Any importer may avail of the PDP, except for those whose goods declarations are the subject of pending cases with other Customs offices, or covered by cases already filed and pending in courts, and those with fraudulent goods declarations. If availed of by the importer that has already received an ANL, the duly accomplished application form for prior disclosure stating the errors in goods declaration and tendering payment of the deficiency duties, taxes, and penalties must be filed within 90 calendar days from the receipt of ANL.
What is the significance of availing of the PDP?
Without availing of the PDP, an importer, if found to have incurred deficiencies in duties and taxes, shall be penalized depending on the existence of fraud and negligence. In case of negligence, the importer shall be penalized with a fine equivalent to 125% of the lost revenue. However, if the importer committed fraud, the penalty is as high as 600% of the lost revenue and imprisonment of not less than two years but not more than eight years.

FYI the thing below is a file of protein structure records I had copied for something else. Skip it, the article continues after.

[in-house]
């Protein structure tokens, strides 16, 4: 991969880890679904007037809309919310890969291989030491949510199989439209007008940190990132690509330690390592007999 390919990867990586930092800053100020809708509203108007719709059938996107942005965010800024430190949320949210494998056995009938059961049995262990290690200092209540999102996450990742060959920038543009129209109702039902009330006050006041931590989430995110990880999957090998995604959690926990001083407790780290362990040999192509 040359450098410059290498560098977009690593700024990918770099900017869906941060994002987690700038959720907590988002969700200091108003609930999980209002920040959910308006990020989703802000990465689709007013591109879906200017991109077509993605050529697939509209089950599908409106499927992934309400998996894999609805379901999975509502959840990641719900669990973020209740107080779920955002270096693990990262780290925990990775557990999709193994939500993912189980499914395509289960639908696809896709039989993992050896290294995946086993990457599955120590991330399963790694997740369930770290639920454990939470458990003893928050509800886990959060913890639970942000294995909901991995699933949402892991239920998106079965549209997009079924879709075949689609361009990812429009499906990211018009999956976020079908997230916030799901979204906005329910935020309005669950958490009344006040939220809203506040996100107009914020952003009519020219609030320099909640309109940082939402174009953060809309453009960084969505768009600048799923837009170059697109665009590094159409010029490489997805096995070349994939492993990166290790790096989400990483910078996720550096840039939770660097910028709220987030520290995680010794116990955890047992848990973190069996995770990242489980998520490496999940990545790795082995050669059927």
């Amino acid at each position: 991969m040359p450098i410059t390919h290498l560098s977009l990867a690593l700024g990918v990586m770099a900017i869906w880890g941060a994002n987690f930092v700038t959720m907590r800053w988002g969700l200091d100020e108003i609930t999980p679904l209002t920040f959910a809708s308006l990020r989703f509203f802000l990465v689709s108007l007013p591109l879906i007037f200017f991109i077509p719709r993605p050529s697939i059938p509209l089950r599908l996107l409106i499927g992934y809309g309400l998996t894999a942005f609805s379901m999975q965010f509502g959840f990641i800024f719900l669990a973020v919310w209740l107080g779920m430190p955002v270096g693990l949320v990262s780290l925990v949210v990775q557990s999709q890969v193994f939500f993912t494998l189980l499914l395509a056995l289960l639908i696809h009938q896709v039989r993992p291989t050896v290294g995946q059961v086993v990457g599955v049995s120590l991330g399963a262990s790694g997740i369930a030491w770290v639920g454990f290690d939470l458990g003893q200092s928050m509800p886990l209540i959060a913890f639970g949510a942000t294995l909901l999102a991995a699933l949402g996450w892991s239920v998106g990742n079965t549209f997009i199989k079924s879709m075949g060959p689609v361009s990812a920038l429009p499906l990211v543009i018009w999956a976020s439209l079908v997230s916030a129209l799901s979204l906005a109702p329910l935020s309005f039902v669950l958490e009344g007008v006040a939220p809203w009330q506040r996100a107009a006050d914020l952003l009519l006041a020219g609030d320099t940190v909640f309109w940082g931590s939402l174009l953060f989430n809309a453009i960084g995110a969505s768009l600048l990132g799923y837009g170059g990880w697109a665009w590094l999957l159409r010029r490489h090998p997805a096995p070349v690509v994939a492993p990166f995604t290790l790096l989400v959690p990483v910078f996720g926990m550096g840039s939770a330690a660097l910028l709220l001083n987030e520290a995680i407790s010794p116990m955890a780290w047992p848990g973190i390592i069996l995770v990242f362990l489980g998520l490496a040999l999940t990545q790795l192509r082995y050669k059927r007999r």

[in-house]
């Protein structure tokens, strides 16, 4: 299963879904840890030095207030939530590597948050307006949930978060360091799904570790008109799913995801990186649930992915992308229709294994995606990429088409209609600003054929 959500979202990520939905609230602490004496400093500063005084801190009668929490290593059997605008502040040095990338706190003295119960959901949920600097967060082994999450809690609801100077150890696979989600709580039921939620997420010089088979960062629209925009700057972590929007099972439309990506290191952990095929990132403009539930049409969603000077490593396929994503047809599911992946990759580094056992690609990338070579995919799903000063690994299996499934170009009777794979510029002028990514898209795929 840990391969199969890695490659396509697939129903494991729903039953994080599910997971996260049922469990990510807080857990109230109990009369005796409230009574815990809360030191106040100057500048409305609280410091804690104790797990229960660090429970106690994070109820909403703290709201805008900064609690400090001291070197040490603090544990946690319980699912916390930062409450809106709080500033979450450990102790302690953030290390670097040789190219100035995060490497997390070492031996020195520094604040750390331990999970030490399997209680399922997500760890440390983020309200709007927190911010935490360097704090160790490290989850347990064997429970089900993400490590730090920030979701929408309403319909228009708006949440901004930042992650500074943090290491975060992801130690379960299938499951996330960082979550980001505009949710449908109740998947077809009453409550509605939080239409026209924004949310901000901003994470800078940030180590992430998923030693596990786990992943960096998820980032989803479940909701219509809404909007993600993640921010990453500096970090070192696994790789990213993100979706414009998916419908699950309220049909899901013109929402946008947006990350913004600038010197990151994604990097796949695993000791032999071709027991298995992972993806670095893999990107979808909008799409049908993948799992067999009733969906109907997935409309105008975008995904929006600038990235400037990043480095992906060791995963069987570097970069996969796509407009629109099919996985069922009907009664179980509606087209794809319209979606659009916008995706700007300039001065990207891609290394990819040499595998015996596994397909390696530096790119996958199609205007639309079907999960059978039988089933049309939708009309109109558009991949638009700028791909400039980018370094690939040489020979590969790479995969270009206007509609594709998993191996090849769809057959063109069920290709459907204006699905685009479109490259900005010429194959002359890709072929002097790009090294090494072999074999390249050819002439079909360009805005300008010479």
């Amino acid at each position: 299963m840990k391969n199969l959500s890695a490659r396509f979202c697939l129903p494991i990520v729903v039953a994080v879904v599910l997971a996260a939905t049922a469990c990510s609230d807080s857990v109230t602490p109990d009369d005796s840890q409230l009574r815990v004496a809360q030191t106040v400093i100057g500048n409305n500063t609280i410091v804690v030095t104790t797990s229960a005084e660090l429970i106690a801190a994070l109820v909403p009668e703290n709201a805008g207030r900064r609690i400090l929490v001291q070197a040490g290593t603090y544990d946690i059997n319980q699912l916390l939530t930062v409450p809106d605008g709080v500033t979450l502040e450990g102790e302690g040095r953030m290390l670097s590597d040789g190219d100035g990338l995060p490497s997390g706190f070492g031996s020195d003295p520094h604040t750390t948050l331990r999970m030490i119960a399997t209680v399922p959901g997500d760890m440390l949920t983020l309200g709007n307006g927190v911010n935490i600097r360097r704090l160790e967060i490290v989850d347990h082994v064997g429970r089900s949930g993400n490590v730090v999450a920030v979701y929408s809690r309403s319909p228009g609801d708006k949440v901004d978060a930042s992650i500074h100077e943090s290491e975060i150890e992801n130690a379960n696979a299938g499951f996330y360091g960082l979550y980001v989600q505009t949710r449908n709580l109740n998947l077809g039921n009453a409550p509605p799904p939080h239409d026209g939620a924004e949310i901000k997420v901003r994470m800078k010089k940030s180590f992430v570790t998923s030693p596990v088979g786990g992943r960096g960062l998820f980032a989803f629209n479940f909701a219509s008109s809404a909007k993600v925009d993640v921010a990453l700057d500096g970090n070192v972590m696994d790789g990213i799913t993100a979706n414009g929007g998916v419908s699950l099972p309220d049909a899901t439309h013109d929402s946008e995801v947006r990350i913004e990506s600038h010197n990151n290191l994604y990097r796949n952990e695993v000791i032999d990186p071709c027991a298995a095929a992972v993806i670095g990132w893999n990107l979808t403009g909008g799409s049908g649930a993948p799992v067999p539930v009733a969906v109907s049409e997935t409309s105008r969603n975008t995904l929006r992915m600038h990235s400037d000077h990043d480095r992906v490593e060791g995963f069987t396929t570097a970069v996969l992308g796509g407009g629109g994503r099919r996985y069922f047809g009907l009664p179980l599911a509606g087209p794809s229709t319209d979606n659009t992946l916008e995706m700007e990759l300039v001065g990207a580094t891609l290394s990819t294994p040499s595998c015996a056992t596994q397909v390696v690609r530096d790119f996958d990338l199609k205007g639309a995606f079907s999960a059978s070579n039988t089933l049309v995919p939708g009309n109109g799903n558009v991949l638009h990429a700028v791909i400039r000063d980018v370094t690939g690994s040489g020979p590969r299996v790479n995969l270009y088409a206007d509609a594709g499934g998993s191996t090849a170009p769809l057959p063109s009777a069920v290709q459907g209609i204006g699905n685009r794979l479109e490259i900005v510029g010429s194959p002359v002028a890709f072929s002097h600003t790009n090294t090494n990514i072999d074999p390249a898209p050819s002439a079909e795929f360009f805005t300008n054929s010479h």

On the other hand, the PDP, once availed of, removes the payment of the above penalties. If the PDP is availed of prior to the receipt of ANL, the importer shall only be liable for the deficiencies in duties and tax due, plus 20% legal interest per annum. If the same is availed after the receipt of the ANL, in addition to the deficiency in duties and taxes, the importers are, likewise, liable to 10% of the basic deficiency plus 20% legal interest. For penalties and other proceeds of any subsequent resale or disposal that have accrued to the seller, importers may pay only the deficiency in duties and taxes without penalties and interest, provided that the disclosure is made within 30 calendar days from the payment, accrual, or adjustment.
However, please note that availing of the PDP is not automatic. It is still subject to the verification and approval of the Post Clearance Audit Group. Failure to provide the necessary documentation, other material inaccuracies, mistakes and errors in the goods declaration, and the existence of fraud on the part of the importer may result in the disapproval of the application and the conduct of a formal and full audit.
With proper preparation, importers may confidently handle a future customs audit. The question now is this: can you confidently handle a customs audit?
Let’s Talk Tax is a weekly newspaper column of P&A Grant Thornton that aims to keep the public informed of various developments in taxation. This article is not intended to be a substitute for competent professional advice.
Zhainey C. Apostol is an associate from the Tax Advisory & Compliance division of P&A Grant Thornton, the Philippine member firm of Grant Thornton International Ltd.